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California’s cities, counties and public schools are struggling with unfunded pension liabilities, in some instances amounting to billions of dollars.

So is the University of California, which may have set the standard for mismanaging a retirement system with a two-decade “holiday” in which neither employees nor the university contributed a single dollar to the pension fund. No wonder the university’s unfunded pension liability is approaching $10 billion.

UC has taken some small steps to address the problem, including scaling back benefits for employees hired since 2013.

Today, the UC Board of Regents has an opportunity to do considerably more.

Under a proposal by UC President Janet Napolitano, employees hired after July 1 would choose between two options — a hybrid plan that combines a defined-benefit pension and a supplemental defined-contribution savings account, or a straight 401(k)-style plan.

We’ve supported hybrid plans in the past, such as the federal model that combines a traditional pension, a defined-contribution savings plan and Social Security. The three-pronged approach ensures retirement security while limiting the risk to taxpayers.

Gov. Jerry Brown suggested a hybrid plan for state workers in 2012, but he ran into stiff opposition from employee unions and their legislative allies.

UC’s proposal emerged from a political battle last year between Brown and Napolitano, a former governor of Arizona. Napolitano wanted more state funding for the university, Brown wanted a freeze on undergraduate tuition. The result was a $1 billion boost in state funding, including $436 million for the UC pension fund, in return for a two-year moratorium on tuition increases and Napolitano’s promise to restructure the university’s generous retirement program, which supports pensions up to $265,000 a year.

Under the hybrid plan being presented to the regents, pension benefits for new university employees would be capped just as they are for state employees hired since 2013. The cap presently is $117,020 a year. With the supplement savings plan, these employees could boost their annual payout up to the limit set by the Internal Revenue Service. That limit currently is $265,000.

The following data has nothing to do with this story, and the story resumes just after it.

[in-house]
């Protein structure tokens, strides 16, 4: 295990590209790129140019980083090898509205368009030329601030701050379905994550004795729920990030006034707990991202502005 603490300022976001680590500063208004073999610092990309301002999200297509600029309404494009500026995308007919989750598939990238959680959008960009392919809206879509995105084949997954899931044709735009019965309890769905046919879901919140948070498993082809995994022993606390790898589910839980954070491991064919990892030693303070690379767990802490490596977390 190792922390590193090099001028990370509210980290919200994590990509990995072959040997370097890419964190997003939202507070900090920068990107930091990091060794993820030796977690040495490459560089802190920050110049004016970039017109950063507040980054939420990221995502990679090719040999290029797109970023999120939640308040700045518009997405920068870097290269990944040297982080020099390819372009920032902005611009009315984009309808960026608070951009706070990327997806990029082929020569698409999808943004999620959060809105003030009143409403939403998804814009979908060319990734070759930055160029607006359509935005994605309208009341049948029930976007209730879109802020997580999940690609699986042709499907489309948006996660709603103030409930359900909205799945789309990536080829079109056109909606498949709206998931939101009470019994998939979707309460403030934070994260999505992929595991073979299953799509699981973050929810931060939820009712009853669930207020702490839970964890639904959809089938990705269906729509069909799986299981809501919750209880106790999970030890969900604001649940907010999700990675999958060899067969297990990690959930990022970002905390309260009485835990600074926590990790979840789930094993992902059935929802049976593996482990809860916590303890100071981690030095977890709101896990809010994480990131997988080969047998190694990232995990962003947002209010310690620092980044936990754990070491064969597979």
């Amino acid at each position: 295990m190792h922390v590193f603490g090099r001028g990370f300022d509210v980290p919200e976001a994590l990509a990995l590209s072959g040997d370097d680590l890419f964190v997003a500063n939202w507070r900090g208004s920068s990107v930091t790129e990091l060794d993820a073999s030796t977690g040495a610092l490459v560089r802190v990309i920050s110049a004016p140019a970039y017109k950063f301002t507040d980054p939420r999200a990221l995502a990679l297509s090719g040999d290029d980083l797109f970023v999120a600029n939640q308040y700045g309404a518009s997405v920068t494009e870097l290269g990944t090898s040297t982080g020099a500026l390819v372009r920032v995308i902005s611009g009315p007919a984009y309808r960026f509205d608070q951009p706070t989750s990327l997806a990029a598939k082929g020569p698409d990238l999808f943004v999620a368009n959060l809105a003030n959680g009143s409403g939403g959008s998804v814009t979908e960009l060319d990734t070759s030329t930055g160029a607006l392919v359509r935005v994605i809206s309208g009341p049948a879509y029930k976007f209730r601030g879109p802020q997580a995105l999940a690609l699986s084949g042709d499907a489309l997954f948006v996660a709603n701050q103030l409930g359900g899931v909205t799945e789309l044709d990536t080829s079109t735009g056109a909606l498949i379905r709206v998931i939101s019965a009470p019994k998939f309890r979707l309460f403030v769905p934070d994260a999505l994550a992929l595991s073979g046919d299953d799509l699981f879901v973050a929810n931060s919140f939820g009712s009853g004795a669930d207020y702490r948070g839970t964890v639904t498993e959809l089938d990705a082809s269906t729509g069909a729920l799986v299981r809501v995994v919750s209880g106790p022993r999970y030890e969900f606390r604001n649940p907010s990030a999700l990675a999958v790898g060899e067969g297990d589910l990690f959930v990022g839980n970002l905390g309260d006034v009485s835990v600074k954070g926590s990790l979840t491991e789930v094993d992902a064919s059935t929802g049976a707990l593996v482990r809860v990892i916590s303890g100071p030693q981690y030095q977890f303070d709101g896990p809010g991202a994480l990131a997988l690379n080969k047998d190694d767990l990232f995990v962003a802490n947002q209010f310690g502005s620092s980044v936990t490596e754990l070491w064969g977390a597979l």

UC would contribute an amount equal to 10 percent of an employee’s salary between the pension cap and the IRS limit, and the employee could contribute up to 7 percent.

The vast majority of UC employees earn less than $117,000 a year, so they would see no difference in their retirement benefits.

Under the straight 401(k) plan, the contribution percentages would be the same, but they would apply to all pay up to the IRS limit. Employees would be vested in a single year, instead of five, which is the vesting period for the hybrid plan. If they change jobs, they can take their retirement savings with them.

This is an eminently sensible approach. It would put UC on a path to fully funding its retirement program, and the benefits are generous compared to what most working people — public or private sector — can count on for retirement. But university employees are opposed, just as other state employees objected to Brown’s proposal to introduce a hybrid retirement system.

The Board of Regents should disregard the objections and approve Napolitano’s plan, which could be a model for further restructuring of public employee pension systems in California.